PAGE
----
The audit was approved Wednesday by a joint panel of the California Legislature. Supporters said it will be the first comprehensive look at the immigration enforcement activities playing out in as many as a dozen jails in the state.
“We simply do not have the details that can piece together the big picture of this practice,” said state Sen. Ricardo Lara (D-Bell Gardens), the lawmaker who requested the audit. “The data is important to provide transparency and accountability.”
Democratic gubernatorial candidate Delaine Eastin released a television ad on Tuesday that features clips of most of her rivals in the race agreeing with her during a series of debates.
“We’ve got to, as Delaine says, play offense,” Democratic front-runner Gavin Newsom says.
Antonio Villaraigosa repeatedly says “I agree with Delaine” in the spot — on job creation and school funding. “Your point is well taken, Delaine, as usual,” the Democratic former mayor of Los Angeles also says.
Less than a month after police arrested a man suspected of being the Golden State Killer — one of California’s most prolific serial rapists — state lawmakers in Sacramento on Tuesday said they want to ensure all sexual assault kits are counted and swiftly tested.
Under a bill by Sen. Connie Leyva (D-Chino), law enforcement agencies would have to submit rape kits to crime labs within 20 days of their collection, and labs would have no more than 120 days to test them. Another bill by Assemblyman David Chiu (D-San Francisco) would require a statewide audit of all untested exams.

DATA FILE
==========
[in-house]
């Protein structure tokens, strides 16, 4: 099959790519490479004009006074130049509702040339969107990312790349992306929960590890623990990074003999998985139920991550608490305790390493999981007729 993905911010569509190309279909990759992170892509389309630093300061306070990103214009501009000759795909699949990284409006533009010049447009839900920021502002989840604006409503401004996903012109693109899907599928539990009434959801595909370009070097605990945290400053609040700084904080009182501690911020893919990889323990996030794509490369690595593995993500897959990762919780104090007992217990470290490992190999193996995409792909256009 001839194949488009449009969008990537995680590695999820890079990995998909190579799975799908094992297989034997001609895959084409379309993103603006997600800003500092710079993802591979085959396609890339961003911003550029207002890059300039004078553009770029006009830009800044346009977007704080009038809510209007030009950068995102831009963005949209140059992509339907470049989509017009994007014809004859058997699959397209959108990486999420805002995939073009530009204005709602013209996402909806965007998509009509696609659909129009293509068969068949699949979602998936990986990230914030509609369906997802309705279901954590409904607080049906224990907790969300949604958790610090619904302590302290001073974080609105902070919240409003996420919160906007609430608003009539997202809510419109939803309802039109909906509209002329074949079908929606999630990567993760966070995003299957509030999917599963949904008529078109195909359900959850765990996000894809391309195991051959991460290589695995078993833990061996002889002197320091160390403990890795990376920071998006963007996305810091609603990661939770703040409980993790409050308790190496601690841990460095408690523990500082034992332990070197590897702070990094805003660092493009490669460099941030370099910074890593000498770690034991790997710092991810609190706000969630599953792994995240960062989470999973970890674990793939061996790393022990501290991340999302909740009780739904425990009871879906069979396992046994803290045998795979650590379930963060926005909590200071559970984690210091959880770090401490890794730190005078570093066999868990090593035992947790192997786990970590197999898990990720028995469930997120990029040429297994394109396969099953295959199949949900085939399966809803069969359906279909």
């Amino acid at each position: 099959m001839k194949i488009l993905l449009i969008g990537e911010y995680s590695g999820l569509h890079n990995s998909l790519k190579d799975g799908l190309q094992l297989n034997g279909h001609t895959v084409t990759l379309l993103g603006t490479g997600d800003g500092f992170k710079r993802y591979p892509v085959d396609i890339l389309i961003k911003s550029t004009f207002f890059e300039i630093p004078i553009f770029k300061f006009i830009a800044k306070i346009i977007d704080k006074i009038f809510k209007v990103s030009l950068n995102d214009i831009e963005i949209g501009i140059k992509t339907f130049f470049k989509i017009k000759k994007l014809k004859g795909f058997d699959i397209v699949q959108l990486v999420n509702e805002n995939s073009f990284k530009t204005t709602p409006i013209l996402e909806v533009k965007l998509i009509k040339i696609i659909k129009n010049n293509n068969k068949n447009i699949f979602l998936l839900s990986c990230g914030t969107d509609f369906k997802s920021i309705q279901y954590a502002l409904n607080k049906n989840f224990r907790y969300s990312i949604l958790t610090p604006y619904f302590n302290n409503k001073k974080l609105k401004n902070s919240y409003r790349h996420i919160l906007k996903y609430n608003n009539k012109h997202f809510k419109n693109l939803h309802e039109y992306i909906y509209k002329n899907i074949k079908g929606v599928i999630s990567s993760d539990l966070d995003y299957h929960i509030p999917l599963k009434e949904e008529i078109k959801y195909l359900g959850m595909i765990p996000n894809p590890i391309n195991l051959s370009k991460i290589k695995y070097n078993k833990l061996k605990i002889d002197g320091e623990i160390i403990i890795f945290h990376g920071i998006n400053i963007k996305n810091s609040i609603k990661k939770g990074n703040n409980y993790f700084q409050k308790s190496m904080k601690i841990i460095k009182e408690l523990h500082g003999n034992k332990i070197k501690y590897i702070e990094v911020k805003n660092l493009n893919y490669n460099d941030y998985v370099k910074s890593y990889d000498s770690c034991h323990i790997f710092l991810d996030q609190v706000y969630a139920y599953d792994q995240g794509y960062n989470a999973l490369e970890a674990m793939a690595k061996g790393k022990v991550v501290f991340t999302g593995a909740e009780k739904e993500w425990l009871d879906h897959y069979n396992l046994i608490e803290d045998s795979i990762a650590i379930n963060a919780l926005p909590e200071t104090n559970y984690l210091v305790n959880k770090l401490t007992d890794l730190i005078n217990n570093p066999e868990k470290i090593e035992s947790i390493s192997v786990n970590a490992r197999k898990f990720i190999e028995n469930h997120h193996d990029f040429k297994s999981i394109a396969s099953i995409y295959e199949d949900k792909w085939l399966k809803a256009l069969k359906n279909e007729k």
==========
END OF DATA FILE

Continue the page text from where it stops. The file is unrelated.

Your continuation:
Funding has been a major hurdle for similar proposals in the past. At least half a dozen bills that have died or been vetoed over the last decade would have required law enforcement to tackle backlogs and speed up the examination process for survivors.
A coalition of 19 states led by California filed papers Tuesday in support of efforts to block the Trump administration from reducing access to some family planning programs, according to California Atty. Gen. Xavier Becerra.
The states filed an amicus brief in U.S. District Court for the District of Columbia supporting a lawsuit filed by multiple Planned Parenthood branches asking for a preliminary injunction. The Planned Parenthood branches want to block a proposal by the federal government to change the requirements for Title X, which provides some 4 million uninsured and under-insured people, including a million Californians, with family planning services, Becerra said.
The Trump administration action threatens funding for birth control, sexually transmitted disease testing, breast and cervical cancer screenings, and infertility treatment, according to the legal challenge.
It was an iconic image: Phyllis Lyon and Del Martin, longtime partners and lesbian activists, embracing after being wed in San Francisco City Hall. The first same-sex couple in the country to receive a marriage license was joined by city officials and advocates choked with emotion — but not the man who set their nuptials in motion, Gavin Newsom.